Failes was dedicated to deafblind
A hereditary disease turned George Failes into a dedicated advocate for people with vision and hearing loss. Failes died in March. The longtime St. Paul resident was 94. He most recently lived in Eagan.
Failes attended Cretin High School. He developed hearing loss as a youngster and wore hearing aids in high school. He graduated from the University of St. Thomas, and earned a master’s degree in botany and soils at the University of Minnesota. He was employed at CHS Inc. as a senior agronomist for 24 years until retiring at age 50 due to retinitis pigmentosa, a genetic condition with varying degrees of hearing and sight loss.
He went through a six-month training course with the Minneapolis Society for the Blind and became a peer counselor and volunteer, roles he held for more than 40 years. Failes became involved with groups and organizations including In Touch Inc., State Services for the Blind, Minnesota DeafBlind Association, Vision Loss Resources, Minnesota Chapter of the American Council of the Blind, Minnesota Senior Federation and the Minnesota STAR program. He served in appointed posts including the Governor’s Advisory Council on Technology for Persons With Disabilities, the Minnesota Department of Human Services DeafBlind Task Force and other groups. He received a Lifetime Achievement Award from the American Council for the Blind Minnesota and McKnight Award in Human Services.
Failes was known for saying, “It is time for the disabled person to learn to volunteer his own services. We have civil rights, but there are also civil responsibilities.”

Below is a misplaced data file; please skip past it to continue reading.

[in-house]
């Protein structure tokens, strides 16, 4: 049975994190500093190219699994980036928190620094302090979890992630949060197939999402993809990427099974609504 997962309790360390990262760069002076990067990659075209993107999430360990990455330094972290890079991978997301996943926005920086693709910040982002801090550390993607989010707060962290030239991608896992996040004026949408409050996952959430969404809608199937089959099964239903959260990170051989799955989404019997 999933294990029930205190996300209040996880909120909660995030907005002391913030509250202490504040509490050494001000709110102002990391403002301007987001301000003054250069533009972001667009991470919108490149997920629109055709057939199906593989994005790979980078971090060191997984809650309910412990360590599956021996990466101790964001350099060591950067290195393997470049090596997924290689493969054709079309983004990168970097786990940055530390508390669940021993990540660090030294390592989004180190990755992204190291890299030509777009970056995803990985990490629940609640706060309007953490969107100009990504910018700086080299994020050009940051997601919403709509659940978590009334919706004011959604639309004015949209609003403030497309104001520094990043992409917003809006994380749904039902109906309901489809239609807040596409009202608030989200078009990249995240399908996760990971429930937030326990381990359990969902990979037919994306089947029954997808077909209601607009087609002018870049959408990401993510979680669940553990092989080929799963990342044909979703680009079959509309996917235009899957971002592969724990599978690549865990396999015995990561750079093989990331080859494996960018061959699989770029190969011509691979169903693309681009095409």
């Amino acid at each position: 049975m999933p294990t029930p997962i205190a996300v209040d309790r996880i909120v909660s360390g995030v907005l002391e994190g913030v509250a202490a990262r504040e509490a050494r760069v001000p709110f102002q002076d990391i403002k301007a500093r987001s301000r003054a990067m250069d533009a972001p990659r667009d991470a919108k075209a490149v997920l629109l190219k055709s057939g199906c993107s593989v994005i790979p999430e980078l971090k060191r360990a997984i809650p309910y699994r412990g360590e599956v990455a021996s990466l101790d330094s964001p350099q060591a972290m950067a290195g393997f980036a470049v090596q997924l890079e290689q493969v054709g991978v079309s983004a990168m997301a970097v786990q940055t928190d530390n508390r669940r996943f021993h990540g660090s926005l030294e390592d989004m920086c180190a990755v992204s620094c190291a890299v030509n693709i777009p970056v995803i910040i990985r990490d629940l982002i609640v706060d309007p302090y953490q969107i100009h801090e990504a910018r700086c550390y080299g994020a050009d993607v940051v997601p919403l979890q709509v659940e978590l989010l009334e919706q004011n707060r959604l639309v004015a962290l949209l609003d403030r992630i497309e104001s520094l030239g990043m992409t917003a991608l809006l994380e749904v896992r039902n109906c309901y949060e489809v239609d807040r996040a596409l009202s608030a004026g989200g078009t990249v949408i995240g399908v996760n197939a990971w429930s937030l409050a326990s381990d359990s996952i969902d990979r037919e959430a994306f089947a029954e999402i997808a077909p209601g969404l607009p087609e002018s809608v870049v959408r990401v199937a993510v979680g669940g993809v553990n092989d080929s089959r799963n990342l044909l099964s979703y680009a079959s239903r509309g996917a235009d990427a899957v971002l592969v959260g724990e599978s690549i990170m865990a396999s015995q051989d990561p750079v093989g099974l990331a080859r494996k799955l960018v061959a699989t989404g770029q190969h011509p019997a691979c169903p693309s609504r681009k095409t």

He loved the outdoors, with fishing and water skiing as hobbies. He also enjoyed listening to the Minnesota Twins.
Failes was preceded in death by his wife Margaret, and is survived by two daughters, grandchildren and great-grandchildren. A service will be held at a later date. Memorials are preferred to Vision Loss Resources of Minneapolis, www.visionlossresources.org
Ezell worked on church task force
Rev. Roger Ezell’s career included helping Presbyterian church members develop a better understanding of disabilities. Ezell died earlier this year after a long battle with cancer. He was 77 and lived in Orono.
Born at Fort Bragg, North Carolina, Ezell spent much of his youth in Iowa. He graduated from Davenport Central High School and St. Ambrose College in Davenport. His studies were in speech/drama and music.
He enlisted in the Army and served as a medic in the Vietnam War. On the troop ship to Vietnam, he entertained the officers and troops. In combat, he rescued the wounded. After Vietnam he toured Europe with the 7th Army Soldiers Chorus for two years.
He returned to the United States and attended the University of Iowa, where he earned a master’s degree in music. He then received a master’s degree in divinity from the University of Dubuque Theological Seminary, with a second degree from McCormick Theological Seminary. Ezell served as a Presbyterian pastor in Missouri and Long Lake before retiring in 2006 due to poor health.
During his pastoral career he memorized the Gospel of Mark and delivered it as a 90-minute presentation to audiences in the Midwest. In retirement he served on a Presbyterian Church task force to help churches better understand how disabilities, including PTSD, might affect congregation members.
He also served on the board of Episcopal Group Homes in Wayzata for many years.
Ezell is survived by his wife Roxanne and son David, a sister and other family members. Services have been held.